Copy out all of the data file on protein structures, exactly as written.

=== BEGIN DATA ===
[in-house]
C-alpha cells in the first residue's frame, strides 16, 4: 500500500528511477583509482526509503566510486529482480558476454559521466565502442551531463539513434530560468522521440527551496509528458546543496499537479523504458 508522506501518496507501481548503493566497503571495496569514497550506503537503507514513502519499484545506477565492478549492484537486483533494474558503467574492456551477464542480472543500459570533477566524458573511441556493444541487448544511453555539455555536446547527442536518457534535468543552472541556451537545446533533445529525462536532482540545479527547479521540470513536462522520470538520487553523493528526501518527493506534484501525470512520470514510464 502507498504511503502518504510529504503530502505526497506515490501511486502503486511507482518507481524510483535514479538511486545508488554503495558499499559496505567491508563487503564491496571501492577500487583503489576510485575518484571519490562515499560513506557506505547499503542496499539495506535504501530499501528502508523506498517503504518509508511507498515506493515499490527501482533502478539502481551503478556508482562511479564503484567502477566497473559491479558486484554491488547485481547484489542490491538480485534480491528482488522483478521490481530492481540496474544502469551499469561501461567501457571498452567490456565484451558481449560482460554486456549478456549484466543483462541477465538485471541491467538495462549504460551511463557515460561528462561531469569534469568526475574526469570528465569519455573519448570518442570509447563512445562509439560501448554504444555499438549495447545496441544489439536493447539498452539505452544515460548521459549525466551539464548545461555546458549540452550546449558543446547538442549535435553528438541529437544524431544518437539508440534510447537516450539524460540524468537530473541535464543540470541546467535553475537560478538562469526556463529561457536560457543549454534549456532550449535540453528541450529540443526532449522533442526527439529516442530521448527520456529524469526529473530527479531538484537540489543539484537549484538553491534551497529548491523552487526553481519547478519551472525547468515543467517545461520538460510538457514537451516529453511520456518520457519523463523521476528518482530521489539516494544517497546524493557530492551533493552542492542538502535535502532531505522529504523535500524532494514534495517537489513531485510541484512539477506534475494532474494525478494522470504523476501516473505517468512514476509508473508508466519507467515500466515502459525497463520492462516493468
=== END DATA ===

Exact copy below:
[in-house]
C-alpha cells in the first residue's frame, strides 16, 4: 500500500528511477583509482526509503566510486529482480558476454559521466565502442551531463539513434530560468522521440527551496509528458546543496499537479523504458 508522506501518496507501481548503493566497503571495496569514497550506503537503507514513502519499484545506477565492478549492484537486483533494474558503467574492456551477464542480472543500459570533477566524458573511441556493444541487448544511453555539455555536446547527442536518457534535468543552472541556451537545446533533445529525462536532482540545479527547479521540470513536462522520470538520487553523493528526501518527493506534484501525470512520470514510464 502507498504511503502518504510529504503530502505526497506515490501511486502503486511507482518507481524510483535514479538511486545508488554503495558499499559496505567491508563487503564491496571501492577500487583503489576510485575518484571519490562515499560513506557506505547499503542496499539495506535504501530499501528502508523506498517503504518509508511507498515506493515499490527501482533502478539502481551503478556508482562511479564503484567502477566497473559491479558486484554491488547485481547484489542490491538480485534480491528482488522483478521490481530492481540496474544502469551499469561501461567501457571498452567490456565484451558481449560482460554486456549478456549484466543483462541477465538485471541491467538495462549504460551511463557515460561528462561531469569534469568526475574526469570528465569519455573519448570518442570509447563512445562509439560501448554504444555499438549495447545496441544489439536493447539498452539505452544515460548521459549525466551539464548545461555546458549540452550546449558543446547538442549535435553528438541529437544524431544518437539508440534510447537516450539524460540524468537530473541535464543540470541546467535553475537560478538562469526556463529561457536560457543549454534549456532550449535540453528541450529540443526532449522533442526527439529516442530521448527520456529524469526529473530527479531538484537540489543539484537549484538553491534551497529548491523552487526553481519547478519551472525547468515543467517545461520538460510538457514537451516529453511520456518520457519523463523521476528518482530521489539516494544517497546524493557530492551533493552542492542538502535535502532531505522529504523535500524532494514534495517537489513531485510541484512539477506534475494532474494525478494522470504523476501516473505517468512514476509508473508508466519507467515500466515502459525497463520492462516493468